Legislative and Regulatory Update
April 2006 by Scott Harn
• USFS cost recovery
The US Forest Service issued final cost recovery rules on February 21, 2006, for special use permits.
Special use permits do not apply to locatable minerals under the Mining Law. Mining activities are non-discretionary and are governed by 36 CFR 228 regulations.
• Measure 37 affirmed
Measure 37 was passed by Oregon voters in 2004. Measure 37 provides: “If a public entity enacts or enforces a new land use regulation or enforces a land use regulation enacted prior to December 2, 2004, that restricts the use of private real property or any interest therein and has the effect of reducing the fair market value of the property, or any interest therein, then the owner of the property shall be paid just compensation.”
In lieu of providing just compensation, the measure allows the governing body responsible for enacting the land use regulation to modify, remove or not apply the regulations.
A Circuit Court had ruled that Measure 37 violated the state and federal constitutions and intruded on the authority of the legislature.
The Oregon Supreme Court overturned the lower court.
The case is Macpherson, et al v. Department of Administrative Services, et al (CC No. 05C10444; SC S52875). The case is available on the Oregon Supreme Court website at www.publications.ojd.state.or.us/S52875.htm
• Court declines to hear Canyon Resources claim
The US Supreme Court declined to hear Canyon Resources’ claim that the anti-cyanide initiative passed by voters in Montana in 1998 amounted to an illegal taking.
Canyon Resources already lost in the Montana Supreme Court. They may try to take their case to the US District Court in Montana. Canyon Resources has stated that the initiative prevents the company from bringing the Seven-Up Pete Joint Venture into production.
• Kempthorne nominated to head Interior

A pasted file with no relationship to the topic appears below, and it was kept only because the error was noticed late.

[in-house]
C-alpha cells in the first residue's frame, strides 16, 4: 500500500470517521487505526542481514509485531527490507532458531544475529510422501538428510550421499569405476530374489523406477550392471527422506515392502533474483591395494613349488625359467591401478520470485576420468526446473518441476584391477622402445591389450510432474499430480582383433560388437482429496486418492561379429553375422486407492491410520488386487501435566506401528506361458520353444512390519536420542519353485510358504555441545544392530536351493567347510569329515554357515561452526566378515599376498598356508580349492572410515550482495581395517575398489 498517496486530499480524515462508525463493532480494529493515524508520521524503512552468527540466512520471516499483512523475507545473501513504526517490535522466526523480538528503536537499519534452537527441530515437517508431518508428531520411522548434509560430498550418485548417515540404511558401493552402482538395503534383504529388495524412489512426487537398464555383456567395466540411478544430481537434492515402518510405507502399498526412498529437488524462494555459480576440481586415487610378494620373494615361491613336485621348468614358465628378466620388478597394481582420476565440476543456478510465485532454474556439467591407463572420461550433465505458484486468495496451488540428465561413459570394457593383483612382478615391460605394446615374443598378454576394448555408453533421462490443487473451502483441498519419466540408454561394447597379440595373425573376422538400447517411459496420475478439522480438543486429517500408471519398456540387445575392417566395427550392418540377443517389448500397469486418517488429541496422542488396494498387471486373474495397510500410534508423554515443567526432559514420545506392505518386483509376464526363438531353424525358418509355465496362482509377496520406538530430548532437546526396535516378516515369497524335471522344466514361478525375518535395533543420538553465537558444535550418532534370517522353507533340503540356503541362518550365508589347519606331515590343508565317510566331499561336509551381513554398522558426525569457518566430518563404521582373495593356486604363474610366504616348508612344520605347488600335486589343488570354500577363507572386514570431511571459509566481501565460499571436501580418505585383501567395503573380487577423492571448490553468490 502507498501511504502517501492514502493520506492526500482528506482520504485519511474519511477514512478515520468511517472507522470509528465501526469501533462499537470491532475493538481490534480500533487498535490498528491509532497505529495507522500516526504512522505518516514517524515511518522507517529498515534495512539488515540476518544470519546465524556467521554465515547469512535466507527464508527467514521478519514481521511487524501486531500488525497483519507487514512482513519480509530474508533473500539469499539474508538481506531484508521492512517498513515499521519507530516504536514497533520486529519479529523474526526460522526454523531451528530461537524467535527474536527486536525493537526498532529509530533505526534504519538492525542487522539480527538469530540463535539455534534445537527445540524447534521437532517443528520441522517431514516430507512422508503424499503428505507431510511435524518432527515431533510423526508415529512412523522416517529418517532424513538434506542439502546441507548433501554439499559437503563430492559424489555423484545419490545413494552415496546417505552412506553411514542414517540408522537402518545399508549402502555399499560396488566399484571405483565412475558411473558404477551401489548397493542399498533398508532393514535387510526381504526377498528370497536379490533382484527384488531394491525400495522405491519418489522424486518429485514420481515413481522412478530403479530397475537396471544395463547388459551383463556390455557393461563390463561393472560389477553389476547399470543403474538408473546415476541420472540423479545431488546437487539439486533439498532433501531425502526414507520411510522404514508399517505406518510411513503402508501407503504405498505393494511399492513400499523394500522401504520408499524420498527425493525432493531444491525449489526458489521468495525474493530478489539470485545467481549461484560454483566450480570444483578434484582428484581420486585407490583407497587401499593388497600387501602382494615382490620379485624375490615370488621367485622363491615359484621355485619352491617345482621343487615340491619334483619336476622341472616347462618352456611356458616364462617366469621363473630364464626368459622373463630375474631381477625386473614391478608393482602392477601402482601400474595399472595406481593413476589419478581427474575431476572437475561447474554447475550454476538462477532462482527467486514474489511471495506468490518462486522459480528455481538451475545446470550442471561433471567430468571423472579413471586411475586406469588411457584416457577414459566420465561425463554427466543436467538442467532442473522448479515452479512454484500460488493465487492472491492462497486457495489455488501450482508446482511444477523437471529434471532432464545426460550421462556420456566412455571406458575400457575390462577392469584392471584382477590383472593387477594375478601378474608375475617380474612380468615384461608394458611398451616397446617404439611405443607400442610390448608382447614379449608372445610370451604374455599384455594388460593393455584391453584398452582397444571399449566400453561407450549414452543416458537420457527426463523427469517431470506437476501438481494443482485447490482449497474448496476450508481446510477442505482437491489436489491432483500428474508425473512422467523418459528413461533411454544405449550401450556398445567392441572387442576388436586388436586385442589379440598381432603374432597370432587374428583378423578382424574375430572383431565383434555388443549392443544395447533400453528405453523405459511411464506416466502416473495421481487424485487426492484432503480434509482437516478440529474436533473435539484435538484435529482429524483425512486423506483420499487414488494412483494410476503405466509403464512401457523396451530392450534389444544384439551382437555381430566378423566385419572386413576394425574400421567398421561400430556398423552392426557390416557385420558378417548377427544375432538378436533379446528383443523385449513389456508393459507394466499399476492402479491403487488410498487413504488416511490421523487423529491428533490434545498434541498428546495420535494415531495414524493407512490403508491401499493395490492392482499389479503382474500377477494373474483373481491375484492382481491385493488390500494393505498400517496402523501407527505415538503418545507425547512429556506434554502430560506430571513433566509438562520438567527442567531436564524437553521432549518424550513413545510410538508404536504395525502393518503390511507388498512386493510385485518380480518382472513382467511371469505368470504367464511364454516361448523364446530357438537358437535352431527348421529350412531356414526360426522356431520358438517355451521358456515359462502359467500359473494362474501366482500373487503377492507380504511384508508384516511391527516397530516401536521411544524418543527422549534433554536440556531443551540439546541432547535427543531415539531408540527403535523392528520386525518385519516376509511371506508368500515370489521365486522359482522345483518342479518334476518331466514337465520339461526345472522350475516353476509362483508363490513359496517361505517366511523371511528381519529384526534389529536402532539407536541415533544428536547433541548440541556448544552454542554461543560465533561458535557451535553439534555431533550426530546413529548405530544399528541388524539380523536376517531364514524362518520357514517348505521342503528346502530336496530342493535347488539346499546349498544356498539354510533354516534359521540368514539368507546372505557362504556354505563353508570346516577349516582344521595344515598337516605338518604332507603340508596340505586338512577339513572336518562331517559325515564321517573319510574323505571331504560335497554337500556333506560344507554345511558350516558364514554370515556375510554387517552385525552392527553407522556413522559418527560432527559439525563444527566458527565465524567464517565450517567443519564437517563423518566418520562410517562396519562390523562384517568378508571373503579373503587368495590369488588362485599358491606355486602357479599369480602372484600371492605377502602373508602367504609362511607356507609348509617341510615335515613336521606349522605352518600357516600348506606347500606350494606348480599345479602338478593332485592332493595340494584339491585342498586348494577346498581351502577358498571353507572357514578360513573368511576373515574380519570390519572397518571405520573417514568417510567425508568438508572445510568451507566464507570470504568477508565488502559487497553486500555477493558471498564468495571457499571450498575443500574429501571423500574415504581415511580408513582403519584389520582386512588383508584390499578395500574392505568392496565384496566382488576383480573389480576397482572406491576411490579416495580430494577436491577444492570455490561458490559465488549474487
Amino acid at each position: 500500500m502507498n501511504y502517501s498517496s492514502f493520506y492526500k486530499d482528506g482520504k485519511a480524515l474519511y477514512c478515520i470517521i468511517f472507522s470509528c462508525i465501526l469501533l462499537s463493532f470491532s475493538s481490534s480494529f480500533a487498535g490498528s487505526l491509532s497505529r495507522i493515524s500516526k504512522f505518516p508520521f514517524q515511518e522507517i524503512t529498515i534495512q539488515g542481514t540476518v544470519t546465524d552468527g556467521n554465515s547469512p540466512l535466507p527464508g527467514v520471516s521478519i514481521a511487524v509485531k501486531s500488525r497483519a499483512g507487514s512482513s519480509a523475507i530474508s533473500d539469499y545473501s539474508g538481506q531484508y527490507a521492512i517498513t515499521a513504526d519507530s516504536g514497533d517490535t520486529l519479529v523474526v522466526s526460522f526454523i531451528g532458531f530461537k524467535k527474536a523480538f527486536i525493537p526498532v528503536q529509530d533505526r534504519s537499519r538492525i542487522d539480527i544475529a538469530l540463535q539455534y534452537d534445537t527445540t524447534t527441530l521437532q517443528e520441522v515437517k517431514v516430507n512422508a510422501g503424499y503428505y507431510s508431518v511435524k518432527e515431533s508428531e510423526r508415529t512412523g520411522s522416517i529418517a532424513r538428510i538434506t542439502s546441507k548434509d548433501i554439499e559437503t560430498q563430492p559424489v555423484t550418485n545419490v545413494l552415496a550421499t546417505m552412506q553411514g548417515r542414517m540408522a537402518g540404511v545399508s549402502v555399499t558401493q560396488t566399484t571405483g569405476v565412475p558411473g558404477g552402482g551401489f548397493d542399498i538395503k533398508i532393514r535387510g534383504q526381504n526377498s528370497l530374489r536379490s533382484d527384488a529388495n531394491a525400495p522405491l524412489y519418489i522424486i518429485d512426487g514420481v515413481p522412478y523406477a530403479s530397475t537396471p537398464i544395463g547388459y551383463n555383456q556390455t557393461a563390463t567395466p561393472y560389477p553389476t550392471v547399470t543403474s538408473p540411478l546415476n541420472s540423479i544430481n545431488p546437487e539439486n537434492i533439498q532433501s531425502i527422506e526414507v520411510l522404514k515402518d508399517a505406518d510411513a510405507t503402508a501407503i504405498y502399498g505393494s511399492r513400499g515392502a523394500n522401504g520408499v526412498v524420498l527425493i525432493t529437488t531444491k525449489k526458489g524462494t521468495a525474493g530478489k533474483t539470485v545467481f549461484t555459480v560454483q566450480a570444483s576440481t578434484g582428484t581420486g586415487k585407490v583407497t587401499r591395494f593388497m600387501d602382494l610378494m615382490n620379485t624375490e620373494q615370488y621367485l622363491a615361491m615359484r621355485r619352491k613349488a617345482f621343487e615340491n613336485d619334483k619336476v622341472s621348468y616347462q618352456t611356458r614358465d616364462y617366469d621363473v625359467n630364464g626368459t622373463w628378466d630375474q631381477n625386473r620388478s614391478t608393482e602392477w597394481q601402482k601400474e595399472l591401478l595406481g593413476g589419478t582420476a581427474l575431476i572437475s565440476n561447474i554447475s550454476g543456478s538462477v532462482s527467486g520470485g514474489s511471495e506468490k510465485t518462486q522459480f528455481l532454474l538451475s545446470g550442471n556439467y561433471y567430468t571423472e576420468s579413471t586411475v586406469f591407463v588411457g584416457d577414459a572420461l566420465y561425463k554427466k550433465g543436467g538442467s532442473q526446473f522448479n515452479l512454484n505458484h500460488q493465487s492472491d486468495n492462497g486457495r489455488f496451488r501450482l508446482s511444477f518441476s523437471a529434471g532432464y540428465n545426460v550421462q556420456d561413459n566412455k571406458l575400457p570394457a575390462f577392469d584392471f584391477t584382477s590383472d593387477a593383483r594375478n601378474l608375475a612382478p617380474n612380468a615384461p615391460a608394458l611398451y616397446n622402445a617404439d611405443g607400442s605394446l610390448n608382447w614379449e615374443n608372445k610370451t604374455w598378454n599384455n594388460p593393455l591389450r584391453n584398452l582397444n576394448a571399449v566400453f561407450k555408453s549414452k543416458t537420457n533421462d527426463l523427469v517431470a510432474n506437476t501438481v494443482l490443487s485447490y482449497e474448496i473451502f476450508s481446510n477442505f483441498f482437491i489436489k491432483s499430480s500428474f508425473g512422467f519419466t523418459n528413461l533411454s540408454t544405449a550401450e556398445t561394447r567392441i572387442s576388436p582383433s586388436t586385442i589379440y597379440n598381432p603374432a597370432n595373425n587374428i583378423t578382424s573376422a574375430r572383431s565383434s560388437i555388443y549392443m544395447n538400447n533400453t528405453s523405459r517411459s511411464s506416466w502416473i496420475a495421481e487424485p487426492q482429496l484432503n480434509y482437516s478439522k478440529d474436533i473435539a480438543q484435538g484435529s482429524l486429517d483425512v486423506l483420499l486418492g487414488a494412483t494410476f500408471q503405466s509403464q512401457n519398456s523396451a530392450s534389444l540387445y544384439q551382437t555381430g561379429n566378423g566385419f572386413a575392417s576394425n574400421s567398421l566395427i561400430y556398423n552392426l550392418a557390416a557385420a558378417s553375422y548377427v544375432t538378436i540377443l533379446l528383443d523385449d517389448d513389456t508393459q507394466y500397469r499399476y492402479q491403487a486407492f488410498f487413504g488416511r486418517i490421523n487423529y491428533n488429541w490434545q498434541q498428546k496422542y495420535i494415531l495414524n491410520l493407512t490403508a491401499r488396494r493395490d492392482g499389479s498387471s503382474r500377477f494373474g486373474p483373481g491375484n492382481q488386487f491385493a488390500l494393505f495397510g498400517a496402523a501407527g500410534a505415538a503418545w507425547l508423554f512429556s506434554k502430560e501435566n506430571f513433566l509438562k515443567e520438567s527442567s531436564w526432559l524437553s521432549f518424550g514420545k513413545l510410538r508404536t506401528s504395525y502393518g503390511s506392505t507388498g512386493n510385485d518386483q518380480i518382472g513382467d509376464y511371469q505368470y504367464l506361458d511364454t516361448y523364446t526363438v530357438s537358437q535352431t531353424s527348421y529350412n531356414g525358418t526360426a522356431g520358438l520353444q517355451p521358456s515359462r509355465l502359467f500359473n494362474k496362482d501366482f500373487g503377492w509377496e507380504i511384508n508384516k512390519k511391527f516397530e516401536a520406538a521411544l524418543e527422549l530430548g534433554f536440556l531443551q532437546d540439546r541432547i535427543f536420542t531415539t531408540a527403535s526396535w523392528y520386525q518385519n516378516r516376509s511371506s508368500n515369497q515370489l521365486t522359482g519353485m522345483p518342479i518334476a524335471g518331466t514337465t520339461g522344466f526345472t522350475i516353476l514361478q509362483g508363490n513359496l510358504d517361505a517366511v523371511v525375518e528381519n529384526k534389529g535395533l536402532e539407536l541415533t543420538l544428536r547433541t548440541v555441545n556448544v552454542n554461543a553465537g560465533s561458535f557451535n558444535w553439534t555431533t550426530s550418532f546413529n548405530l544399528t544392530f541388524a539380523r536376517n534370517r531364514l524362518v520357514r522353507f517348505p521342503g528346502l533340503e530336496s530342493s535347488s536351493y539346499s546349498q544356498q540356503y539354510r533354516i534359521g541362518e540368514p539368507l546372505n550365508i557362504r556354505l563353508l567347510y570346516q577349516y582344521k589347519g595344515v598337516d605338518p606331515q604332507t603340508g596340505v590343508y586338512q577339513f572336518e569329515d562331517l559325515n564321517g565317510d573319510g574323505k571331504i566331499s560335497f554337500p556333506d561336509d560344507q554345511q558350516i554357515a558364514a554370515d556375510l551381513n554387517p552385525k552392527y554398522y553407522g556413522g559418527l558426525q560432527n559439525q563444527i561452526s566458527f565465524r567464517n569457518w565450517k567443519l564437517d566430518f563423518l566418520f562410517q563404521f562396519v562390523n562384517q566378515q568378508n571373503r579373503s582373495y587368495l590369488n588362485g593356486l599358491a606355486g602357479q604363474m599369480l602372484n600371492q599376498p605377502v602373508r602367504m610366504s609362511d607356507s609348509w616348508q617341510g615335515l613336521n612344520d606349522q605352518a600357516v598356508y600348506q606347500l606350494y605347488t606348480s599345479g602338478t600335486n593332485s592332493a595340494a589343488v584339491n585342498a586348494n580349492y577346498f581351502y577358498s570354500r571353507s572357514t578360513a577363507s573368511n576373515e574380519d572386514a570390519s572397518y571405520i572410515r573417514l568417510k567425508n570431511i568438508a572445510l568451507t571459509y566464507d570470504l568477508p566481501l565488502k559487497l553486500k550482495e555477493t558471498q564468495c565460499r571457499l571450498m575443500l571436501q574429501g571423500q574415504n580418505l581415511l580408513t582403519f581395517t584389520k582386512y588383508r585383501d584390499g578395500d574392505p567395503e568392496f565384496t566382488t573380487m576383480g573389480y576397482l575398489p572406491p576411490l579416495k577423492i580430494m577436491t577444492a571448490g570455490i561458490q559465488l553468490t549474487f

President Bush chose Idaho Governor Dirk Kempthorne to be the next Interior Secretary following the departure of Gale Norton.
Kempthorne spent six years in the Senate. He was elected as governor in 1998, and re-elected in 2002.
The League of Conservation Voters, the main lobbying arm for environmental groups, said its scorekeeping shows Kempthorne hostile to their interests.
• Stinks like limburger
• Auditors get audited
• Will you be able to afford to retire?
• The $200,000 crow
I recently grew complacent, and it caused me to make a mistake that resulted in the loss of a mining claim. It brought my mining plans for the summer to a complete halt.
Drill holes in a mineralized vein often penetrate hidden layers of poor ore which, after blasting, end up diluting the production quality. Disseminated gold ores carrying two ounces per ton may be identical in appearance to adjacent vein material...
A very famous quote that appears particularly relevant to the past month is one attributed to former British Prime Minister Harold MacMillan. When asked what could most easily derail a government, he replied, “Events, dear boy, events.” We certainly had events in abundance this past month.
Whatever sense of security and peace the Western World had managed to restore was shattered on July 7, when four bombs were detonated on three trains and a double-decker bus in London, England, killing an estimated 70 people and injuring another 700.
• Federal budget priorities
• Wilderness bills proposed
• Inyo County fights back
• Comments needed by concerned miners in New Mexico
The Bawl Mill • Federal Court to Address Dredge Permits—The Tulloch Rule • Basic Geology for the Independent Miner—Part IV Geology of Hardrock Gold Deposits • Economic Impact of Mining in Alaska • The Kenai Peninsula Goldfields • Copper Price Keeps Canadian Miners Busy • The Business of Mining: Financial Recoveries for Mandated Changes • Utilizing Geologic Maps • The Rich Hill Outing • Picks & Pans: Detecting at Ganes Creek • Copper Mine Opening in Utah • Future of Mining in Bolivia Uncertain • Melman on Gold & Silver • Mining Stock Quotes and Mineral & Metal Prices